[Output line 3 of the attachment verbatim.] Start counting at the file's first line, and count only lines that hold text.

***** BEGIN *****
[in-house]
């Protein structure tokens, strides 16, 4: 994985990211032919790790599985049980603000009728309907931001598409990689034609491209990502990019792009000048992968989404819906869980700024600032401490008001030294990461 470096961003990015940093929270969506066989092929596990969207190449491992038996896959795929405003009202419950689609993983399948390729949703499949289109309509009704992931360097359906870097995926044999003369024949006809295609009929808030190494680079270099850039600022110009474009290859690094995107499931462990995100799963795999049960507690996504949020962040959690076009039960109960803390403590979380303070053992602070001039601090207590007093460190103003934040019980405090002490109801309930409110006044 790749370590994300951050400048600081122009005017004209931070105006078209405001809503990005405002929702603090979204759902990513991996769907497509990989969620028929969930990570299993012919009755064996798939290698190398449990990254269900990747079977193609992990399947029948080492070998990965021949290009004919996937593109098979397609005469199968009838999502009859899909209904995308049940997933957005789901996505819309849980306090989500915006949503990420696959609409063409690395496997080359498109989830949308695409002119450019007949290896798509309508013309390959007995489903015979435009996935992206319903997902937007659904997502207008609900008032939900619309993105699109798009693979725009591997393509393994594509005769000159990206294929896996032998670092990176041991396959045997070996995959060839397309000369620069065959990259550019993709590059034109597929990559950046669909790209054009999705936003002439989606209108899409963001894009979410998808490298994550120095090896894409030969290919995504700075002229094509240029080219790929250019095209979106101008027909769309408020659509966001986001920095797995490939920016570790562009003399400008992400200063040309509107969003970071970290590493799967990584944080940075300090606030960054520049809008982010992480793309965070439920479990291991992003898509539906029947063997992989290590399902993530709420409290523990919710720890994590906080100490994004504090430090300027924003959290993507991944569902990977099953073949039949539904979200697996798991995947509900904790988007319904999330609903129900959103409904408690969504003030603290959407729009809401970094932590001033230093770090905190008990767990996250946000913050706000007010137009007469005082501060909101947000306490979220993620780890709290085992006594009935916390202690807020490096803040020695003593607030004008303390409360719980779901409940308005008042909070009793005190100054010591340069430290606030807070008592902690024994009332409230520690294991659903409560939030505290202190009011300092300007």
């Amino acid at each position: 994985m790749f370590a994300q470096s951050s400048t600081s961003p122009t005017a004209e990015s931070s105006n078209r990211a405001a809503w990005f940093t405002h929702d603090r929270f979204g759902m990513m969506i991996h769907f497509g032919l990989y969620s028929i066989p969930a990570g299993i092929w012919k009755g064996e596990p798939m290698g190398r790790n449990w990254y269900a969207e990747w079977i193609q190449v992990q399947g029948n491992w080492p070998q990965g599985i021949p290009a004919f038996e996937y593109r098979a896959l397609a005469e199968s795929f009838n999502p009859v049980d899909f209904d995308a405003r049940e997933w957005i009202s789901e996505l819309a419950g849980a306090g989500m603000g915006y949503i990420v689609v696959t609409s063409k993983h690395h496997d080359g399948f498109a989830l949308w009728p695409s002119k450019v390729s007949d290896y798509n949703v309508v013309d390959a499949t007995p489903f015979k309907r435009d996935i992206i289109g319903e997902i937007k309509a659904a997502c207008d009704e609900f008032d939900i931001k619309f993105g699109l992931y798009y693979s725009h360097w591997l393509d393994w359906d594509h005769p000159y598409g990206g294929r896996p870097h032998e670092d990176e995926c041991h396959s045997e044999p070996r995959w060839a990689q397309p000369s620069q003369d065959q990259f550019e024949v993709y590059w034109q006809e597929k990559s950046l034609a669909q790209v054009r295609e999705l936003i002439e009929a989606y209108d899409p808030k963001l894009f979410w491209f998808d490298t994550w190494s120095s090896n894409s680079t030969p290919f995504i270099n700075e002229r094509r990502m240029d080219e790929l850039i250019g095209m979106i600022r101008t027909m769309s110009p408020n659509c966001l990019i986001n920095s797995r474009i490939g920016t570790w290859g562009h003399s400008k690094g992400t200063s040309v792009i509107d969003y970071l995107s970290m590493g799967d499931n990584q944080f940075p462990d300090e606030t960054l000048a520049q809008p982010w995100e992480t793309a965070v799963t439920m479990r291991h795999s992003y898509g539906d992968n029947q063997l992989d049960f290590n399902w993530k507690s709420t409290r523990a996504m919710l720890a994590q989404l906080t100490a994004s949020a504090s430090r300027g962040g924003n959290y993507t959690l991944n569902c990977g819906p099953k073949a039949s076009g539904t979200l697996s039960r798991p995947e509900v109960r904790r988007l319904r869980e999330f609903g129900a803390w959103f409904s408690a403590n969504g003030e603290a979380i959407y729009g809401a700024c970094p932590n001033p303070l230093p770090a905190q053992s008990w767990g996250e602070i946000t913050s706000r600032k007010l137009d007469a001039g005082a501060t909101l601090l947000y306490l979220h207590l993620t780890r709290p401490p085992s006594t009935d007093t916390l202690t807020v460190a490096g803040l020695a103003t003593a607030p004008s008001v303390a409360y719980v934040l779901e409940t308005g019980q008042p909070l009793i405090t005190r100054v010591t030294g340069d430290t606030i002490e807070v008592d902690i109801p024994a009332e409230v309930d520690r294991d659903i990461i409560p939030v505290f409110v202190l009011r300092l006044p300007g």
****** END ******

């Amino acid at each position: 994985m790749f370590a994300q470096s951050s400048t600081s961003p122009t005017a004209e990015s931070s105006n078209r990211a405001a809503w990005f940093t405002h929702d603090r929270f979204g759902m990513m969506i991996h769907f497509g032919l990989y969620s028929i066989p969930a990570g299993i092929w012919k009755g064996e596990p798939m290698g190398r790790n449990w990254y269900a969207e990747w079977i193609q190449v992990q399947g029948n491992w080492p070998q990965g599985i021949p290009a004919f038996e996937y593109r098979a896959l397609a005469e199968s795929f009838n999502p009859v049980d899909f209904d995308a405003r049940e997933w957005i009202s789901e996505l819309a419950g849980a306090g989500m603000g915006y949503i990420v689609v696959t609409s063409k993983h690395h496997d080359g399948f498109a989830l949308w009728p695409s002119k450019v390729s007949d290896y798509n949703v309508v013309d390959a499949t007995p489903f015979k309907r435009d996935i992206i289109g319903e997902i937007k309509a659904a997502c207008d009704e609900f008032d939900i931001k619309f993105g699109l992931y798009y693979s725009h360097w591997l393509d393994w359906d594509h005769p000159y598409g990206g294929r896996p870097h032998e670092d990176e995926c041991h396959s045997e044999p070996r995959w060839a990689q397309p000369s620069q003369d065959q990259f550019e024949v993709y590059w034109q006809e597929k990559s950046l034609a669909q790209v054009r295609e999705l936003i002439e009929a989606y209108d899409p808030k963001l894009f979410w491209f998808d490298t994550w190494s120095s090896n894409s680079t030969p290919f995504i270099n700075e002229r094509r990502m240029d080219e790929l850039i250019g095209m979106i600022r101008t027909m769309s110009p408020n659509c966001l990019i986001n920095s797995r474009i490939g920016t570790w290859g562009h003399s400008k690094g992400t200063s040309v792009i509107d969003y970071l995107s970290m590493g799967d499931n990584q944080f940075p462990d300090e606030t960054l000048a520049q809008p982010w995100e992480t793309a965070v799963t439920m479990r291991h795999s992003y898509g539906d992968n029947q063997l992989d049960f290590n399902w993530k507690s709420t409290r523990a996504m919710l720890a994590q989404l906080t100490a994004s949020a504090s430090r300027g962040g924003n959290y993507t959690l991944n569902c990977g819906p099953k073949a039949s076009g539904t979200l697996s039960r798991p995947e509900v109960r904790r988007l319904r869980e999330f609903g129900a803390w959103f409904s408690a403590n969504g003030e603290a979380i959407y729009g809401a700024c970094p932590n001033p303070l230093p770090a905190q053992s008990w767990g996250e602070i946000t913050s706000r600032k007010l137009d007469a001039g005082a501060t909101l601090l947000y306490l979220h207590l993620t780890r709290p401490p085992s006594t009935d007093t916390l202690t807020v460190a490096g803040l020695a103003t003593a607030p004008s008001v303390a409360y719980v934040l779901e409940t308005g019980q008042p909070l009793i405090t005190r100054v010591t030294g340069d430290t606030i002490e807070v008592d902690i109801p024994a009332e409230v309930d520690r294991d659903i990461i409560p939030v505290f409110v202190l009011r300092l006044p300007g």